What Thomas Jefferson learned from the Muslim book of jihad…

Democrat Keith Ellison is now officially the first Muslim United States Congressman. True to his pledge, he placed his hand on the Quran, the Muslim
book of jihad and pledged his allegiance to the United States during his ceremonial swearing-in.

Capitol Hill staff said Ellison’s swearing-in photo opportunity drew more media than they had ever seen in the history of the US House. Ellison
represents the 5th Congressional District of Minnesota.

The Quran Ellison used was no ordinary book. It once belonged to Thomas Jefferson, third president of the United States and one of America’s founding fathers. Ellison borrowed it from the Rare Book Section of the Library of Congress. It was one of the 6,500 Jefferson books archived in the library.

Ellison, who was born in Detroit and converted to Islam while in college, said he chose to use Jefferson’s Quran because it showed that “a visionary like Jefferson” believed that wisdom could be gleaned from many sources.

There is no doubt Ellison was right about Jefferson believing wisdom could be “gleaned” from the Muslim Quran. At the time Jefferson owned the book, he needed to know everything possible about Muslims because he was about to advocate war against the Islamic “Barbary” states of Morocco, Algeria, Tunisia and Tripoli.

Ellison’s use of Jefferson’s Quran as a prop illuminates a subject once well-known in the history of the United States, but, which today, is mostly
forgotten - the Muslim pirate slavers who over many centuries enslaved millions of Africans and tens of thousands of Christian Europeans and Americans in the Islamic “Barbary” states.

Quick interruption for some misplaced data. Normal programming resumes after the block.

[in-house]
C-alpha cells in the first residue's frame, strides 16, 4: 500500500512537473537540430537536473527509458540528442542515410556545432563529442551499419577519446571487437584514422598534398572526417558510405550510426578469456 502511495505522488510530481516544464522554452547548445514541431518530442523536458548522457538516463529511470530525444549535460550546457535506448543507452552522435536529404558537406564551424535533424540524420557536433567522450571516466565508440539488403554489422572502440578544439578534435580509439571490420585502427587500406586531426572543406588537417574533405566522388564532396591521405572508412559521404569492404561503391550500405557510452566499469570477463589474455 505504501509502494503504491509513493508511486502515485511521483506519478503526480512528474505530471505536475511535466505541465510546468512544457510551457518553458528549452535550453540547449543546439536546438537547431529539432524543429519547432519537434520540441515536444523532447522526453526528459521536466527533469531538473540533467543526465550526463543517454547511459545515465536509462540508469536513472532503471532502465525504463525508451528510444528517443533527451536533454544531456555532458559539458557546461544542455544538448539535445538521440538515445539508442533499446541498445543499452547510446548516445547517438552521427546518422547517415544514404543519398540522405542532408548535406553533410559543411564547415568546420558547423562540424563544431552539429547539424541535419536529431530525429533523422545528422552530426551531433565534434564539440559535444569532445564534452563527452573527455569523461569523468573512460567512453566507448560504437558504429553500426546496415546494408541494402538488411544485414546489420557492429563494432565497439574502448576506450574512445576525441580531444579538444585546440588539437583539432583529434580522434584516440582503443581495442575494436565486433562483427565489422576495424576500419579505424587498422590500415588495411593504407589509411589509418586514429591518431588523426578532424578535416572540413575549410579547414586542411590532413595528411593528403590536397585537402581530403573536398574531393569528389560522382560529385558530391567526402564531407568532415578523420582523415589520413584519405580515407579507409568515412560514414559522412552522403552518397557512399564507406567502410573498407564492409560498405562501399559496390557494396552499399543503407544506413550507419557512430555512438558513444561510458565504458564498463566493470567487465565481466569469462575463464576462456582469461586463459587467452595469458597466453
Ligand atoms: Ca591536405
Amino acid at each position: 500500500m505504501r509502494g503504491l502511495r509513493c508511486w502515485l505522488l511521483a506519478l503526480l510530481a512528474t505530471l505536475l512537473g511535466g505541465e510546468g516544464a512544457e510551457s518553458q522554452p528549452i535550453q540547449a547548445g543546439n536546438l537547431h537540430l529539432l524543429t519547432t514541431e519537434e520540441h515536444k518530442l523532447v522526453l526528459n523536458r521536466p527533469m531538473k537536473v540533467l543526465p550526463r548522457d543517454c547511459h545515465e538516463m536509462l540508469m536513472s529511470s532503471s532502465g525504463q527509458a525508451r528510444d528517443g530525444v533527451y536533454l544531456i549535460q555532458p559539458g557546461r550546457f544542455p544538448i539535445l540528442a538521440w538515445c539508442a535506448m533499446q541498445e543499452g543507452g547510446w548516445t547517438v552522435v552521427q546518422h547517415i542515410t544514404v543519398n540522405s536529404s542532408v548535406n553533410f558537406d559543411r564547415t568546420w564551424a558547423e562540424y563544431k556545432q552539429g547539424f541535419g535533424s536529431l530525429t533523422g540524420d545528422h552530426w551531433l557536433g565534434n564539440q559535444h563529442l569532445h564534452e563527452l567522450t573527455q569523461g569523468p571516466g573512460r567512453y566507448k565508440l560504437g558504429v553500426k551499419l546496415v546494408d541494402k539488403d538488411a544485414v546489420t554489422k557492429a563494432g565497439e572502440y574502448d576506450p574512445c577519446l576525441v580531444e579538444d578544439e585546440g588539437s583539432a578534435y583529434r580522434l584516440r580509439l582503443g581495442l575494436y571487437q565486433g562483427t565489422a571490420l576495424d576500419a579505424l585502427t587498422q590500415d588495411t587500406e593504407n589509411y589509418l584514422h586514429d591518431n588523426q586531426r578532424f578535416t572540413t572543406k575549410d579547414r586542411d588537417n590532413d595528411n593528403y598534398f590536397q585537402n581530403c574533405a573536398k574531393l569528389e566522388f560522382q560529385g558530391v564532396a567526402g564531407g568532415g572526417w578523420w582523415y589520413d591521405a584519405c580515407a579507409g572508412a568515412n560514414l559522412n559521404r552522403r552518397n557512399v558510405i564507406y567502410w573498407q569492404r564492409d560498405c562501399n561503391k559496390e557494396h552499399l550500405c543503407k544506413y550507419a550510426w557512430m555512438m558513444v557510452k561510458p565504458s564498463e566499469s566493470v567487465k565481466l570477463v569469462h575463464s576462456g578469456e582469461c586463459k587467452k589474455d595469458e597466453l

Over the course of 10 centuries, Muslim pirates cruised the African and Mediterranean coastline, pillaging villages and seizing slaves.

The taking of slaves in predawn raids on unsuspecting coastal villages had a high casualty rate. It was typical of Muslim raiders to kill off as many of the “non-Muslim” older men and women as possible so the preferred “booty” of only young women and children could be collected.

Young non-Muslim women were targeted because of their value as concubines in Islamic markets. Islamic law provides for the sexual interests of Muslim men by allowing them to take as many as four wives at one time and to have as many concubines as their fortunes allow.

Boys, as young as 9 or 10 years old, were often mutilated to create eunuchs, who would bring higher prices in the slave markets of the Middle East. Muslim slave traders created “eunuch stations” along major African slave routes so the necessary surgery could be performed. It was estimated that only a small number of the boys subjected to the mutilation survived after the surgery.

When American colonists rebelled against British rule in 1776, American merchant ships lost Royal Navy protection. With no American Navy for
protection, American ships were attacked and their Christian crews enslaved by Muslim pirates operating under the control of the “Dey of Algiers”–an Islamist warlord ruling Algeria.

Because American commerce in the Mediterranean was being destroyed by the pirates, the Continental Congress agreed in 1784 to negotiate treaties with
the four Barbary States. Congress appointed a special commission consisting of John Adams, Thomas Jefferson, and Benjamin Franklin, to oversee the negotiations.